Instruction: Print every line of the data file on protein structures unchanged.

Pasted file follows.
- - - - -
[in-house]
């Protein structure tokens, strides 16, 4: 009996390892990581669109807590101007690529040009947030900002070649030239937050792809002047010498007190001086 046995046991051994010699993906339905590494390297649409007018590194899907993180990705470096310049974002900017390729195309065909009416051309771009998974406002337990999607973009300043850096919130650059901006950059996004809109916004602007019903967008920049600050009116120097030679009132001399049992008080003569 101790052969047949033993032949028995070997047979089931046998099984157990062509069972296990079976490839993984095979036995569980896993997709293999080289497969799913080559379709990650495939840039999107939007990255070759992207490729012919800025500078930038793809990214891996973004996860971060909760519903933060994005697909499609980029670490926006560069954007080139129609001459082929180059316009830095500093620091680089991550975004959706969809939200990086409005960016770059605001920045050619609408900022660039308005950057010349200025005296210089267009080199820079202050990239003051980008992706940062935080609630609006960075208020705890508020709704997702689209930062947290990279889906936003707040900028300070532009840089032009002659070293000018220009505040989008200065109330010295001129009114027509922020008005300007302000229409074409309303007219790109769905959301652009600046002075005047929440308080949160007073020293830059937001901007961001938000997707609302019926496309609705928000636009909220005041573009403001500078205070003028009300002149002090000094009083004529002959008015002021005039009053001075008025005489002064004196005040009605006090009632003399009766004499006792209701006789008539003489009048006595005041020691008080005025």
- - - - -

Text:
[in-house]
């Protein structure tokens, strides 16, 4: 009996390892990581669109807590101007690529040009947030900002070649030239937050792809002047010498007190001086 046995046991051994010699993906339905590494390297649409007018590194899907993180990705470096310049974002900017390729195309065909009416051309771009998974406002337990999607973009300043850096919130650059901006950059996004809109916004602007019903967008920049600050009116120097030679009132001399049992008080003569 101790052969047949033993032949028995070997047979089931046998099984157990062509069972296990079976490839993984095979036995569980896993997709293999080289497969799913080559379709990650495939840039999107939007990255070759992207490729012919800025500078930038793809990214891996973004996860971060909760519903933060994005697909499609980029670490926006560069954007080139129609001459082929180059316009830095500093620091680089991550975004959706969809939200990086409005960016770059605001920045050619609408900022660039308005950057010349200025005296210089267009080199820079202050990239003051980008992706940062935080609630609006960075208020705890508020709704997702689209930062947290990279889906936003707040900028300070532009840089032009002659070293000018220009505040989008200065109330010295001129009114027509922020008005300007302000229409074409309303007219790109769905959301652009600046002075005047929440308080949160007073020293830059937001901007961001938000997707609302019926496309609705928000636009909220005041573009403001500078205070003028009300002149002090000094009083004529002959008015002021005039009053001075008025005489002064004196005040009605006090009632003399009766004499006792209701006789008539003489009048006595005041020691008080005025």